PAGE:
(I personally dispute that any of the gospels are truly βίοι: viewtopic.php?f=3&t=1724.) Once the term "gospel" had been applied to one or more core texts, I think it was very easy for that term to be applied to other texts which, despite belonging to different genres, served similar purposes in the Christian circles in and/or for which they were composed. Compare modern "gospels" as extreme examples of this possibility, such as The Gospel According to André.Irish1975 wrote: ↑Wed Oct 17, 2018 8:21 amHope this is relevant. Here are some of my questions about the "gospel" title and genre--
1) What explains the use of the same word for two very different types of writing: bioi (narratives) on the one hand, and wisdom/parenetic discourses on the other (such as gThomas, gPhilip, gTruth)
I personally think that Paul's influence has been somewhat overblown, and suspect that at least some gospel texts would/could have been written even if Paul had never existed. In some circles, yes, Paul is paramount. In others, not so much.2) Can a broad historical argument be made that all these texts were jockeying with each other to inherit and develop the original Pauline gospel, which itself is a riff on themes in both the prophets and in Roman imperial ideology?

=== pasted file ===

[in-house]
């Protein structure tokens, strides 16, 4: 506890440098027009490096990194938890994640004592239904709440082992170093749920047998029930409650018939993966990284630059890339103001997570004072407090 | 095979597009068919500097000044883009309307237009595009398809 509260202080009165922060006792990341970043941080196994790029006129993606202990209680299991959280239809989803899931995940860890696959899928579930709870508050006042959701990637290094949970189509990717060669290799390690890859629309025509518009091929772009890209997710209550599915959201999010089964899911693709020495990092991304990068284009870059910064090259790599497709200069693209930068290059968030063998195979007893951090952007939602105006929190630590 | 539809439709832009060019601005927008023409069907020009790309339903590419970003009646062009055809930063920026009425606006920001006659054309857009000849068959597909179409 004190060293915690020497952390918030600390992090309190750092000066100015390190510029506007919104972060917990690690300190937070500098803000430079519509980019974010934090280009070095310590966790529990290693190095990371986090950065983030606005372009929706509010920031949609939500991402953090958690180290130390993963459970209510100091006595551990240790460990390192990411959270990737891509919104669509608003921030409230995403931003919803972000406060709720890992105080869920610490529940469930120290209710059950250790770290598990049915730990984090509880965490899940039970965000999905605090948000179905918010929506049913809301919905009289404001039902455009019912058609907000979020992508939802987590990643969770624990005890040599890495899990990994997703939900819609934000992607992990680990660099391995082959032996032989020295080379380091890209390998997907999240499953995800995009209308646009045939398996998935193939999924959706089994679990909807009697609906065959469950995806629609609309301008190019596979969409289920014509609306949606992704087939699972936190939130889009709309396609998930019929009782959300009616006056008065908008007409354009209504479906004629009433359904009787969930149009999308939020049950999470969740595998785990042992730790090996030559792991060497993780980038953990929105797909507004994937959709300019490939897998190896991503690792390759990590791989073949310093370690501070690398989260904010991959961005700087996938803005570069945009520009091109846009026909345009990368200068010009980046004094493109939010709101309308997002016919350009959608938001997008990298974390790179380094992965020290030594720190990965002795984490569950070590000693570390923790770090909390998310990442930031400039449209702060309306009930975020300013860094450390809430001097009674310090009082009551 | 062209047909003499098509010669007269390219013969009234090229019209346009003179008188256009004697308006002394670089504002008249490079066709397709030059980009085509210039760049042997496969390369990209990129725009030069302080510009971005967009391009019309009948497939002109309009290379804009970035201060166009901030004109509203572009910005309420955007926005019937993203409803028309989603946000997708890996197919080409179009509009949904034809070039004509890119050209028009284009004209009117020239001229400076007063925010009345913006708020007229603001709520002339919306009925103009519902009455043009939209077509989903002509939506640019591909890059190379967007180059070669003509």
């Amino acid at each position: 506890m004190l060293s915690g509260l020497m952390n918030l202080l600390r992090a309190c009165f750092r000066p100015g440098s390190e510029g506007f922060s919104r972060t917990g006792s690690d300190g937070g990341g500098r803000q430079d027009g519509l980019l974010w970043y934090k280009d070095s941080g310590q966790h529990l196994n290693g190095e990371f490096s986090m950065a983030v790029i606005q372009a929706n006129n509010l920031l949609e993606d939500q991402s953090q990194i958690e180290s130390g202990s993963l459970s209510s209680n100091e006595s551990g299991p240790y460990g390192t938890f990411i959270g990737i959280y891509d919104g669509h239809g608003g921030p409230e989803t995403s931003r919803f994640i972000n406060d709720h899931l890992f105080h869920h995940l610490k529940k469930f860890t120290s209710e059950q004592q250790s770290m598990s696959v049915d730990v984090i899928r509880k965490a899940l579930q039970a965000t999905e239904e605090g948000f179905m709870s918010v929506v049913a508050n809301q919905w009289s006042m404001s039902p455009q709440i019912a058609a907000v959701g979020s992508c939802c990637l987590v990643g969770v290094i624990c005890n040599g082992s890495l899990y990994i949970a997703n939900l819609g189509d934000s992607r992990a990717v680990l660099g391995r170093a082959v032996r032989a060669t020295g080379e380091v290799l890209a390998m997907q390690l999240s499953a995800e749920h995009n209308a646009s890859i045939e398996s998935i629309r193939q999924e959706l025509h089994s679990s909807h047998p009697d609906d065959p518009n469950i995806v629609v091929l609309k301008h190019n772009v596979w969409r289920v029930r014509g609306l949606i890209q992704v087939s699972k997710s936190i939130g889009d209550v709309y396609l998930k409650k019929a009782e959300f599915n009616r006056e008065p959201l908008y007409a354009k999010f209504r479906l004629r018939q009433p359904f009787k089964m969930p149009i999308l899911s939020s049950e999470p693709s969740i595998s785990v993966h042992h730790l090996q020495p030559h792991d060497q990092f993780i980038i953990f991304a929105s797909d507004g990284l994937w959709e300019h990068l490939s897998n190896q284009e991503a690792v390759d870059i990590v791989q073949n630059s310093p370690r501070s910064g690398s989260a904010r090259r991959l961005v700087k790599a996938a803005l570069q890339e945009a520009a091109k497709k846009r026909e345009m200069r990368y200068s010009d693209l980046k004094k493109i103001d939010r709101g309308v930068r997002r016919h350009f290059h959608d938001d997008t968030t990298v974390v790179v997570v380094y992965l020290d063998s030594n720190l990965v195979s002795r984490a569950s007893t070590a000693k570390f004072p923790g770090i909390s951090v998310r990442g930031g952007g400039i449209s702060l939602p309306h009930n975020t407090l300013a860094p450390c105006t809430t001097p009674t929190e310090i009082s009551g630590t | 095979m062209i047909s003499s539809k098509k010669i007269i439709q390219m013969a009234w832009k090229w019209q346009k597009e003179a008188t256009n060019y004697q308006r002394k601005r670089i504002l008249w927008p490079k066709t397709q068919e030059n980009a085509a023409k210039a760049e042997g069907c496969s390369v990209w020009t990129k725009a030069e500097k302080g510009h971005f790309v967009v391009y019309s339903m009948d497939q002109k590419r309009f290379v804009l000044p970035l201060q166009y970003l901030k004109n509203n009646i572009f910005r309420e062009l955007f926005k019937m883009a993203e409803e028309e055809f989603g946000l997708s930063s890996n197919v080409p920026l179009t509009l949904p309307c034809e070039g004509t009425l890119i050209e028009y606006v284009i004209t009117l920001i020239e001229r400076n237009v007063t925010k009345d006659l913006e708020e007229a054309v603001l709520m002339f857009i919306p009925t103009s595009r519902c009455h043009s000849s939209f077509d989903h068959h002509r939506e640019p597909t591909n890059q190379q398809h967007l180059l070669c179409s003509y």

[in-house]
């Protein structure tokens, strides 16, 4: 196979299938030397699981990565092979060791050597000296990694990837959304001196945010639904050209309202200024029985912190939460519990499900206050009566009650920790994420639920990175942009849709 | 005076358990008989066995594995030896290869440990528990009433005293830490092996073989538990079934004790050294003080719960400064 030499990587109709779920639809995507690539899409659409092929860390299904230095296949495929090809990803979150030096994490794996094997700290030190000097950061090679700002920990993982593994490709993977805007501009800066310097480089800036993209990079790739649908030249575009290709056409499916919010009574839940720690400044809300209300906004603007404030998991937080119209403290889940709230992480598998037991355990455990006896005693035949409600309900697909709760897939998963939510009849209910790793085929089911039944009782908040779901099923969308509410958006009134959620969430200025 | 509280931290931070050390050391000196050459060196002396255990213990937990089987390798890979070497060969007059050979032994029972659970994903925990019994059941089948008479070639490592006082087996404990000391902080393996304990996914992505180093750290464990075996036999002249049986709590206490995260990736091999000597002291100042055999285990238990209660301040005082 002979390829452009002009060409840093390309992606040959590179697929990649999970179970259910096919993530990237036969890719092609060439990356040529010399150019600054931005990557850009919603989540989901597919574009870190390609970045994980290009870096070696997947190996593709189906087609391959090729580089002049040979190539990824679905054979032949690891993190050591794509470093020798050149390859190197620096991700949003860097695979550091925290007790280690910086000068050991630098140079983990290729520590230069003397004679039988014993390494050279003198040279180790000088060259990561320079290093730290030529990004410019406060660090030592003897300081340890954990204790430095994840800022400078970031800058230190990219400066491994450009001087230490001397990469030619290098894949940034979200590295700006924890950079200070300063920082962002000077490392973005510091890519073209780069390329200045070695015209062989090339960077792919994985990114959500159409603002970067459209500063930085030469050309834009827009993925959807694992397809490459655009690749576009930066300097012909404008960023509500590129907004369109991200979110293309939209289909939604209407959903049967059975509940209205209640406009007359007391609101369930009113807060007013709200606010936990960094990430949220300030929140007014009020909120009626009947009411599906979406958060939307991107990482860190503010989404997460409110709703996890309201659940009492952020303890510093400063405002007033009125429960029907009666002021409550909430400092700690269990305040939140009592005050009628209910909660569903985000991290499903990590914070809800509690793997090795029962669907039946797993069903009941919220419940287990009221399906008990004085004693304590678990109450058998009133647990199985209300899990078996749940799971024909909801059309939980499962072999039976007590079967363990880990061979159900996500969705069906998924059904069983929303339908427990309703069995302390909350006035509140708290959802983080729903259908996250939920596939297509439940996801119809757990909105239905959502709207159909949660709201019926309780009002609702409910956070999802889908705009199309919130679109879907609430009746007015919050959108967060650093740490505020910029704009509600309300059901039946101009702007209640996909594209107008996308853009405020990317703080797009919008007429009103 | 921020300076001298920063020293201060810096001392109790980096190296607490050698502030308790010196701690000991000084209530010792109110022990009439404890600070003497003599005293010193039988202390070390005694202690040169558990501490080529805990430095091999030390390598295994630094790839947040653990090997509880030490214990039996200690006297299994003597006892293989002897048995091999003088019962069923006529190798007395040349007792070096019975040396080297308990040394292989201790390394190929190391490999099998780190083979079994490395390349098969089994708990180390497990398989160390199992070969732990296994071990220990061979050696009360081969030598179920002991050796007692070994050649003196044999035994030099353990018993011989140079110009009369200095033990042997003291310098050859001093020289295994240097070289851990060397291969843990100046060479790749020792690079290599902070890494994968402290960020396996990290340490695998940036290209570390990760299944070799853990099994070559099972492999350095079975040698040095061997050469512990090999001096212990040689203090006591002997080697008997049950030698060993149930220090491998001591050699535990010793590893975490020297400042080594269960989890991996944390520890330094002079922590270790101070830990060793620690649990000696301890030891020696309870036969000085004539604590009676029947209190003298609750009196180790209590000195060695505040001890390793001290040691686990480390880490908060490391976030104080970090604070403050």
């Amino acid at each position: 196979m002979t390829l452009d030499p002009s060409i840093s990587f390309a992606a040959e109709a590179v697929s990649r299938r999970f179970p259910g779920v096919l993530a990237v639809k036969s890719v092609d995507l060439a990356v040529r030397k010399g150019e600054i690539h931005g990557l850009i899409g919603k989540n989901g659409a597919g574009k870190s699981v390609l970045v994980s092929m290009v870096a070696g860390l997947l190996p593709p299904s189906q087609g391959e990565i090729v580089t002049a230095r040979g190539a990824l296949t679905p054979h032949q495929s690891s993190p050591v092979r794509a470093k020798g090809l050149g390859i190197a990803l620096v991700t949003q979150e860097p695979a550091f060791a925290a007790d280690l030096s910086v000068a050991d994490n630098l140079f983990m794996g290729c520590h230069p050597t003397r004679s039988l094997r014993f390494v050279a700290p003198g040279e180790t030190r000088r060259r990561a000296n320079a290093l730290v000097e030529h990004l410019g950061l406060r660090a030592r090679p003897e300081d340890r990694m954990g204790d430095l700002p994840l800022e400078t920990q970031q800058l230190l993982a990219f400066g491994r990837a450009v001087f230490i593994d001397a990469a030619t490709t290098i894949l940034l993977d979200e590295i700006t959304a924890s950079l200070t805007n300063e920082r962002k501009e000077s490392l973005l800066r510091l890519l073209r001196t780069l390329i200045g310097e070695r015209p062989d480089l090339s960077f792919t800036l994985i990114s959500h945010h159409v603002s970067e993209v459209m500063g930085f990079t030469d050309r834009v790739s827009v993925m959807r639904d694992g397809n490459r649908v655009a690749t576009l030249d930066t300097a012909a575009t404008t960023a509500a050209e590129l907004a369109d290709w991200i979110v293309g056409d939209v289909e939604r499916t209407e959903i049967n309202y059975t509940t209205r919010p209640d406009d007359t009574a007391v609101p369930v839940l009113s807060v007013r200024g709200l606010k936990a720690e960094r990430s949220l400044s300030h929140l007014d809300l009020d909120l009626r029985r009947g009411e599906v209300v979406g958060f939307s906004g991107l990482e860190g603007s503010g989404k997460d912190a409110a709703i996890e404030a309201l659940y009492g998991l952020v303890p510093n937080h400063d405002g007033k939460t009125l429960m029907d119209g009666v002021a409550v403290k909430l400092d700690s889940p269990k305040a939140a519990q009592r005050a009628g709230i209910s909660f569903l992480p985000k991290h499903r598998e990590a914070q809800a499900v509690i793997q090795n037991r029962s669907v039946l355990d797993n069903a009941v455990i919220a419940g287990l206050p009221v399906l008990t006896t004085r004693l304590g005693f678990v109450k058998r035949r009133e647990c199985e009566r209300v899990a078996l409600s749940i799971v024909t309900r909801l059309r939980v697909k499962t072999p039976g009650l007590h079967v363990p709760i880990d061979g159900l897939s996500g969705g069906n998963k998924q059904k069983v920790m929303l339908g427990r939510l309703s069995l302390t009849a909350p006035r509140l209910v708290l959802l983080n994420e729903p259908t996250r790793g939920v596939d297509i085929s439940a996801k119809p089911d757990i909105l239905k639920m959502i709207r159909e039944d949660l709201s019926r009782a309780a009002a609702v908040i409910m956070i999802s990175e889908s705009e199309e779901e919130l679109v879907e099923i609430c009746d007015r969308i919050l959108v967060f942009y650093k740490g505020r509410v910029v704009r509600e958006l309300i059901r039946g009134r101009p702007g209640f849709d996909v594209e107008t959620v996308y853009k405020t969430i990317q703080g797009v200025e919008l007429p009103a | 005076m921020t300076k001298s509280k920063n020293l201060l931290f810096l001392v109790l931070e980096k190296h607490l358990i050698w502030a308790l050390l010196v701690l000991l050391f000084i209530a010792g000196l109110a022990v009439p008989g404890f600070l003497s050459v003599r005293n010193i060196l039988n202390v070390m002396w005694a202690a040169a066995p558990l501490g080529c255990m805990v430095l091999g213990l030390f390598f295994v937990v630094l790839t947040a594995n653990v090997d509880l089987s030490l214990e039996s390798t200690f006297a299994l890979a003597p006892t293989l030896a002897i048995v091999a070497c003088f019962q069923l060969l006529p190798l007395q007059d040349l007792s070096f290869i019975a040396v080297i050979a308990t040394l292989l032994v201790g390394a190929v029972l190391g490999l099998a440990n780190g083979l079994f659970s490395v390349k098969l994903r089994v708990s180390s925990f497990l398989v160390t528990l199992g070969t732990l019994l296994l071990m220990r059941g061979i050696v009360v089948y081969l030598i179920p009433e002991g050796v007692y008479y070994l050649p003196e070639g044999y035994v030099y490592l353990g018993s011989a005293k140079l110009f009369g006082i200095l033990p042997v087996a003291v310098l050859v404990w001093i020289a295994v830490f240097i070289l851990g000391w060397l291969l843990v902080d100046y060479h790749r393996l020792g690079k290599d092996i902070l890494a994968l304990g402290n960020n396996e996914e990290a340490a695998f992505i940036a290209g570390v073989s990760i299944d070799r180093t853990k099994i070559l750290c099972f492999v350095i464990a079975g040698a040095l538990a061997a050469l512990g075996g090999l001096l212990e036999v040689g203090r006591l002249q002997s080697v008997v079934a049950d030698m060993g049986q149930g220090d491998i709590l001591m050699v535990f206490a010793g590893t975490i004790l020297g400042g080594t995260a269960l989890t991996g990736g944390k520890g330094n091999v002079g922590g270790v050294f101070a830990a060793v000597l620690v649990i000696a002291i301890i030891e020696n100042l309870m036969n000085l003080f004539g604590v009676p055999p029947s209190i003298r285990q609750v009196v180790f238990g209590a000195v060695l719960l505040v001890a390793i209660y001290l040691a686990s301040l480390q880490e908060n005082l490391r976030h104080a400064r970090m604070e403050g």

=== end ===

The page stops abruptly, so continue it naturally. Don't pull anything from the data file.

ETA: I think that Paul made a big splash in the small pond that was Christianity at the time, but the pond was there both before and after Paul.
This is not actually the case. The Coptic manuscript of Thomas has "gospel according to Thomas" (corresponding to εὐαγγέλιον κατὰ Θωμᾶ in Greek) just like the others: viewtopic.php?f=3&t=1869:3) Is there any significance in the textual critical evidence about differences in how the term gospel was deployed in the 2nd c? For example, "euangellion kata __" is the NT formula, whereas the coptic gThomas apparently just has "the gospel of Thomas" written at the end of the scroll.
The translations do not always make this clear. But all of the gospels, canonical or otherwise, tended to follow the same formula: κατὰ Θωμᾶ, κατὰ Πέτρον, κατὰ Ἑβραίους, κατὰ Αἰγυπτίους, and so on.